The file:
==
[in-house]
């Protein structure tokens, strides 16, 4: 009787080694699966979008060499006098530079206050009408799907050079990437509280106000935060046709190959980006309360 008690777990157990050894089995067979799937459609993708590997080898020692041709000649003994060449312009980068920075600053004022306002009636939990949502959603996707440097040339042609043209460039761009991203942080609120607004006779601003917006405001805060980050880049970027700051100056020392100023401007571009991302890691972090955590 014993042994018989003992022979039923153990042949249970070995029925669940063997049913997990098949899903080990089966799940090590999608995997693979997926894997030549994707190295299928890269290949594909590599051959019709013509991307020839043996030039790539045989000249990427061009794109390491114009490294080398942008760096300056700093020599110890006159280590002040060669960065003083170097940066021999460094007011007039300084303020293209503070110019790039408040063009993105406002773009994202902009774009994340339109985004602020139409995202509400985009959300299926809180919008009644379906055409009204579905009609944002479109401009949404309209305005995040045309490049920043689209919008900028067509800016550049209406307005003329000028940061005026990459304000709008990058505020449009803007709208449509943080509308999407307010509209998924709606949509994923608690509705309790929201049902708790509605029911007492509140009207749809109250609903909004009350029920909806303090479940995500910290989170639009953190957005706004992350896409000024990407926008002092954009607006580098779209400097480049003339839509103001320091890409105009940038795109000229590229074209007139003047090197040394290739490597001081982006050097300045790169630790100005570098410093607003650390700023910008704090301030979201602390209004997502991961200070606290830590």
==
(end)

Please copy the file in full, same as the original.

[in-house]
């Protein structure tokens, strides 16, 4: 009787080694699966979008060499006098530079206050009408799907050079990437509280106000935060046709190959980006309360 008690777990157990050894089995067979799937459609993708590997080898020692041709000649003994060449312009980068920075600053004022306002009636939990949502959603996707440097040339042609043209460039761009991203942080609120607004006779601003917006405001805060980050880049970027700051100056020392100023401007571009991302890691972090955590 014993042994018989003992022979039923153990042949249970070995029925669940063997049913997990098949899903080990089966799940090590999608995997693979997926894997030549994707190295299928890269290949594909590599051959019709013509991307020839043996030039790539045989000249990427061009794109390491114009490294080398942008760096300056700093020599110890006159280590002040060669960065003083170097940066021999460094007011007039300084303020293209503070110019790039408040063009993105406002773009994202902009774009994340339109985004602020139409995202509400985009959300299926809180919008009644379906055409009204579905009609944002479109401009949404309209305005995040045309490049920043689209919008900028067509800016550049209406307005003329000028940061005026990459304000709008990058505020449009803007709208449509943080509308999407307010509209998924709606949509994923608690509705309790929201049902708790509605029911007492509140009207749809109250609903909004009350029920909806303090479940995500910290989170639009953190957005706004992350896409000024990407926008002092954009607006580098779209400097480049003339839509103001320091890409105009940038795109000229590229074209007139003047090197040394290739490597001081982006050097300045790169630790100005570098410093607003650390700023910008704090301030979201602390209004997502991961200070606290830590």